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It’s not okay says Eke’s Dave

By Don Farmer

[email protected]

Eketahuna rugby stalwart Dave Shannon has a message for the Chiefs Super Rugby team – it’s not okay.

The 71-year-old was so disgusted to read of what allegedly went on at the team’s Mad Monday party in Waikato he decided to speak out.

“It’s not okay, not okay here in Eketahuna and never has been, and not okay in Waikato” Mr Shannon said.

The past-president of the Eketahuna Rugby Club, who played rugby from the age of 15 until he turned 36, said in his playing days there was drinking and partying but nothing nearly as unacceptable of the behaviour he had read about from the Chiefs bash.

It is alleged that a stripper was indecently handled by the players.

“[The Chiefs] came back from South Africa were they had got a bloody hiding, had a party and then this happens.

“In my day there were parties with booze but nothing that bought the game into disrepute,” he said.

Mr Shannon said he was astonished to find the media had almost immediately tackled All Blacks coach Steve Hansen about the Chiefs incident.

“He went on television and of course knew nothing about what had supposedly happened.”

Mr Shannon said he was so upset and angry at what had been reported as having happened he telephoned his old Eketahuna mate Sir Brian Lochore and had a talk to him about its effect on rugby’s reputation.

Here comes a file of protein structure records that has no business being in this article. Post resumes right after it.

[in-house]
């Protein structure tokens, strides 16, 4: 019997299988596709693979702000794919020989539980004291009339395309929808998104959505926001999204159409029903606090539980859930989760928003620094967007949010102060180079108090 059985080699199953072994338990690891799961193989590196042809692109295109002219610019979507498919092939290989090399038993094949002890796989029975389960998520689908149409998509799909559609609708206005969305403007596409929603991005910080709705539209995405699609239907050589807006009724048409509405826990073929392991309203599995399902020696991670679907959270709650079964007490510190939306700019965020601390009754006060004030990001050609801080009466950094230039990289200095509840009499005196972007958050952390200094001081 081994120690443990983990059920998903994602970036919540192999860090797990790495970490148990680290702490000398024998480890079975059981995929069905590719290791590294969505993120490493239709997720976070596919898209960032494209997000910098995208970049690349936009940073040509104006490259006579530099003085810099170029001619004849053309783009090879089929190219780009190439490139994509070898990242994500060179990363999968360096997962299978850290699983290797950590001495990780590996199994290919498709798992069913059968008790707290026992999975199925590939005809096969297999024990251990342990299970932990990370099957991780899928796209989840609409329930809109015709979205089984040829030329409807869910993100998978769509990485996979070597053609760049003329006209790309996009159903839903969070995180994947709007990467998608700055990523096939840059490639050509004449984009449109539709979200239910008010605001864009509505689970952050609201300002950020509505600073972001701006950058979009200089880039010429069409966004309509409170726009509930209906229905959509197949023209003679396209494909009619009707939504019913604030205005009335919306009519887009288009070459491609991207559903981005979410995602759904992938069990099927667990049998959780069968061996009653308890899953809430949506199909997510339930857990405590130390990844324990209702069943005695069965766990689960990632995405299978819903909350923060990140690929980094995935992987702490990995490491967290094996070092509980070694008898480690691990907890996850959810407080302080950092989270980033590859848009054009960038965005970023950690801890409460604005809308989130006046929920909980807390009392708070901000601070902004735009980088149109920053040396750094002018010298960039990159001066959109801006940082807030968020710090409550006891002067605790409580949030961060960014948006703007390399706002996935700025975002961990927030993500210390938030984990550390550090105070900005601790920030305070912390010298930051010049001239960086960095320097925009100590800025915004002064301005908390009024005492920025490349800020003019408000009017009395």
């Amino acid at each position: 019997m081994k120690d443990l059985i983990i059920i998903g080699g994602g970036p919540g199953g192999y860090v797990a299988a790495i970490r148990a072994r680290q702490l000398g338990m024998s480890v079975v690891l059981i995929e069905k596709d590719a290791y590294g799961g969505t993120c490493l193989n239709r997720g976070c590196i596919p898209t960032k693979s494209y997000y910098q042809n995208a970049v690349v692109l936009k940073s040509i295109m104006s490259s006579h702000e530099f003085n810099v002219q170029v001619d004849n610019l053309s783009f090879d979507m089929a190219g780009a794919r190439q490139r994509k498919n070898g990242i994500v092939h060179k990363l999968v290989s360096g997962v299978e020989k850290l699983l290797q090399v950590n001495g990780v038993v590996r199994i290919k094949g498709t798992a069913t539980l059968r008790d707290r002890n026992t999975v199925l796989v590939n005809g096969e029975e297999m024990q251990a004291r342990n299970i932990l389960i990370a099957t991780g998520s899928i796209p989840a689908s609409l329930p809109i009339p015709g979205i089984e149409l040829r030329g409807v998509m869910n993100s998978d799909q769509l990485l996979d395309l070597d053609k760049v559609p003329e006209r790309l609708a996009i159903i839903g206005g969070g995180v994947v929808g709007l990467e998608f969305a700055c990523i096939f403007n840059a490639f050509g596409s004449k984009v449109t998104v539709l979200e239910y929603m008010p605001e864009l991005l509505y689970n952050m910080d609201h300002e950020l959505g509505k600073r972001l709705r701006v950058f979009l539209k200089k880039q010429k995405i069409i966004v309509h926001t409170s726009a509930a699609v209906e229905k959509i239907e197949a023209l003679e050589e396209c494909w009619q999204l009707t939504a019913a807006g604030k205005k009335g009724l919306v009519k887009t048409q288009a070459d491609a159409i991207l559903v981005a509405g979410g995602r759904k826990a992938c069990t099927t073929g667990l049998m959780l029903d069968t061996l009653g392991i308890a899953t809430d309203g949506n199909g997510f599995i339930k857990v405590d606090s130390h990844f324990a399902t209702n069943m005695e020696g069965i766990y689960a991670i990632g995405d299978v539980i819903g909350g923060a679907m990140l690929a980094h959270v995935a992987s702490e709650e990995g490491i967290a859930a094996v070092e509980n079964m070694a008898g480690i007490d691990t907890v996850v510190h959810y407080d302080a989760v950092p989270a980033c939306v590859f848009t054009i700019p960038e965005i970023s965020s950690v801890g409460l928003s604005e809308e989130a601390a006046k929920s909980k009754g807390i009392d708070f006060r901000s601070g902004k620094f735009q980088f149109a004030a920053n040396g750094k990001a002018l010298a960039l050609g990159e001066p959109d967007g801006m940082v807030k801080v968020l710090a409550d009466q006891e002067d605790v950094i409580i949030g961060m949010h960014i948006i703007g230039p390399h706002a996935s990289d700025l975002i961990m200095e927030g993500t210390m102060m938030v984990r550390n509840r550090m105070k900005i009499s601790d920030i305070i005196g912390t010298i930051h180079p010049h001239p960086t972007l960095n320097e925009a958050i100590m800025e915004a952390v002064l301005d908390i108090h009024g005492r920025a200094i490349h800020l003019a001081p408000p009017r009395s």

Dave Shannon started his rugby playing career at Eketahuna High School, went on to play fourth grade then junior rugby and finally senior rugby for the Eketahuna club.

He played anywhere in the backline but ended up a fullback.

When he finished as a player he spent seven years as a referee and then had a six-year stint as club president.

Mr Shannon said unlike many of today’s players who earn big money and attract sponsorship the players of his era had to pay their own way.

“The Eketahuna boys used to gather up slink skins and sell them to raise money.”

Mr Shannon is Eketahuna born and has lived there almost all his life, dairy farming at Nireaha.

“The farm was sold in 1997 and we had a cattery and dog kennels for a while in Ashhurst but I came back to Eketahuna after I had gone to a couple of funerals.

“One was in Masterton and I looked into the grave, it was all stones.

“The other was in Pahiatua and that was stones too.

“I moved back to Eke because I want to be buried in the cemetery here where it is dirt all the way to the bottom.

“It might be pretty wet but I have told my family to put a bottle of whisky in with me as I will already have the water to go with it,” he said.

Emily Ireland
Emily Ireland
Emily Ireland is Wairarapa’s Local Democracy Reporter, a Public Interest Journalism role funded through NZ On Air. Emily has worked at the Wairarapa Times-Age for seven years and has a keen interest in council decision-making and transparency.

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